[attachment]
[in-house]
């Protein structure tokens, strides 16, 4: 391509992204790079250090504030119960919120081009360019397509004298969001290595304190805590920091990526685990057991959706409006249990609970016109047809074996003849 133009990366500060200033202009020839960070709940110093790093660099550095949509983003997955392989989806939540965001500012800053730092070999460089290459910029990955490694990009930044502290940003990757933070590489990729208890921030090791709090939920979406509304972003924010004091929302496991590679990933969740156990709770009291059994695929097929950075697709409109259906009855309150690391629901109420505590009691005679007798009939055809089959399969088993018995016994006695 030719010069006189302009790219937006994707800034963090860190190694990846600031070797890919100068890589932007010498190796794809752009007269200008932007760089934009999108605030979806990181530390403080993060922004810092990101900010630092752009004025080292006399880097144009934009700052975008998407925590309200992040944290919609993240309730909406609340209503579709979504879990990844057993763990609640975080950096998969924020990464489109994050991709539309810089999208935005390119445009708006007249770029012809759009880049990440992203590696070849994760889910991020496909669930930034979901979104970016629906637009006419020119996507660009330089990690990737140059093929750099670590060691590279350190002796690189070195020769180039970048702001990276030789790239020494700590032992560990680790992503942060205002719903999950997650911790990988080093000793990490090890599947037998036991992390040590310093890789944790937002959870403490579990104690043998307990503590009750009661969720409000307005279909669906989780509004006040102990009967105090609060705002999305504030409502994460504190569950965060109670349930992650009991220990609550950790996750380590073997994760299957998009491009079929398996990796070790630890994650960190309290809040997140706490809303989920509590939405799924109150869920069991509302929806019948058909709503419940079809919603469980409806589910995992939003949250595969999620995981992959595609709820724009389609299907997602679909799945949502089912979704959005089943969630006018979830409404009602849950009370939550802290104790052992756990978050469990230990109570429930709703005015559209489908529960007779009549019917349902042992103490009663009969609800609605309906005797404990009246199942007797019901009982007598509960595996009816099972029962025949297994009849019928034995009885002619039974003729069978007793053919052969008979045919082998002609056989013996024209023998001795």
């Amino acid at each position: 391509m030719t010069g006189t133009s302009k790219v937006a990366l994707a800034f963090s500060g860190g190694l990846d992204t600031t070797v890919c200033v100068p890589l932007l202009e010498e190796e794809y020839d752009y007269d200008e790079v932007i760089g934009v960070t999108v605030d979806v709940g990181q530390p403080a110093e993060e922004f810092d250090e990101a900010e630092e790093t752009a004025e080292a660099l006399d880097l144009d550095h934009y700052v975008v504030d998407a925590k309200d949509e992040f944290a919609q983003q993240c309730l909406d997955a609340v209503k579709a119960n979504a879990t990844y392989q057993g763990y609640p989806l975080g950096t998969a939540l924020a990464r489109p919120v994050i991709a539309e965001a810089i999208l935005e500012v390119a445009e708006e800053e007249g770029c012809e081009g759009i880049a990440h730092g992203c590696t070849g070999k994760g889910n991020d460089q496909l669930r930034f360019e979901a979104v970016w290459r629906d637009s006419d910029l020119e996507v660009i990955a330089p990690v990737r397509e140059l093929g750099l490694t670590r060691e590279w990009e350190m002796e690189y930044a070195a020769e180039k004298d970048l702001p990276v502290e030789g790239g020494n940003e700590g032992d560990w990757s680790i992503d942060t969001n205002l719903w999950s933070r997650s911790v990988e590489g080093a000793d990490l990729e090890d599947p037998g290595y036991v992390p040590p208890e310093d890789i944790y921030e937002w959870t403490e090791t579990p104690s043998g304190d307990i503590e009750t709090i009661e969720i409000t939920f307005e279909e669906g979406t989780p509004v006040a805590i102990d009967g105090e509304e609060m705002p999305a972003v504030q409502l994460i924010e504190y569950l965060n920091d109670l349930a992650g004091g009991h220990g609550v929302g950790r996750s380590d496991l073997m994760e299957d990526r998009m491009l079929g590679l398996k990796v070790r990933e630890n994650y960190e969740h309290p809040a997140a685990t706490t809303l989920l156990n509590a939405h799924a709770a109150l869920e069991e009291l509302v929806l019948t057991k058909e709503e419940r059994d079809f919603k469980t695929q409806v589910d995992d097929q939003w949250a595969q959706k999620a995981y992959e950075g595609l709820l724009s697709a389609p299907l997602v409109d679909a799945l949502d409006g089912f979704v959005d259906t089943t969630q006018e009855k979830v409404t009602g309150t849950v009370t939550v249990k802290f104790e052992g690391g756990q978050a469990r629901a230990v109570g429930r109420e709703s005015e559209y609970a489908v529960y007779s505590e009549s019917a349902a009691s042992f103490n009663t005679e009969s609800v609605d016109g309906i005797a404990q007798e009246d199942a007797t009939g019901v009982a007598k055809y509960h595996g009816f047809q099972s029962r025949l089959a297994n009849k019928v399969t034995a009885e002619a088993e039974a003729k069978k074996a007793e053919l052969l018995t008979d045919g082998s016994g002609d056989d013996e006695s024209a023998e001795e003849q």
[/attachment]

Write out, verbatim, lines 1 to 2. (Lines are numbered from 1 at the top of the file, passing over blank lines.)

[in-house]
């Protein structure tokens, strides 16, 4: 391509992204790079250090504030119960919120081009360019397509004298969001290595304190805590920091990526685990057991959706409006249990609970016109047809074996003849 133009990366500060200033202009020839960070709940110093790093660099550095949509983003997955392989989806939540965001500012800053730092070999460089290459910029990955490694990009930044502290940003990757933070590489990729208890921030090791709090939920979406509304972003924010004091929302496991590679990933969740156990709770009291059994695929097929950075697709409109259906009855309150690391629901109420505590009691005679007798009939055809089959399969088993018995016994006695 030719010069006189302009790219937006994707800034963090860190190694990846600031070797890919100068890589932007010498190796794809752009007269200008932007760089934009999108605030979806990181530390403080993060922004810092990101900010630092752009004025080292006399880097144009934009700052975008998407925590309200992040944290919609993240309730909406609340209503579709979504879990990844057993763990609640975080950096998969924020990464489109994050991709539309810089999208935005390119445009708006007249770029012809759009880049990440992203590696070849994760889910991020496909669930930034979901979104970016629906637009006419020119996507660009330089990690990737140059093929750099670590060691590279350190002796690189070195020769180039970048702001990276030789790239020494700590032992560990680790992503942060205002719903999950997650911790990988080093000793990490090890599947037998036991992390040590310093890789944790937002959870403490579990104690043998307990503590009750009661969720409000307005279909669906989780509004006040102990009967105090609060705002999305504030409502994460504190569950965060109670349930992650009991220990609550950790996750380590073997994760299957998009491009079929398996990796070790630890994650960190309290809040997140706490809303989920509590939405799924109150869920069991509302929806019948058909709503419940079809919603469980409806589910995992939003949250595969999620995981992959595609709820724009389609299907997602679909799945949502089912979704959005089943969630006018979830409404009602849950009370939550802290104790052992756990978050469990230990109570429930709703005015559209489908529960007779009549019917349902042992103490009663009969609800609605309906005797404990009246199942007797019901009982007598509960595996009816099972029962025949297994009849019928034995009885002619039974003729069978007793053919052969008979045919082998002609056989013996024209023998001795």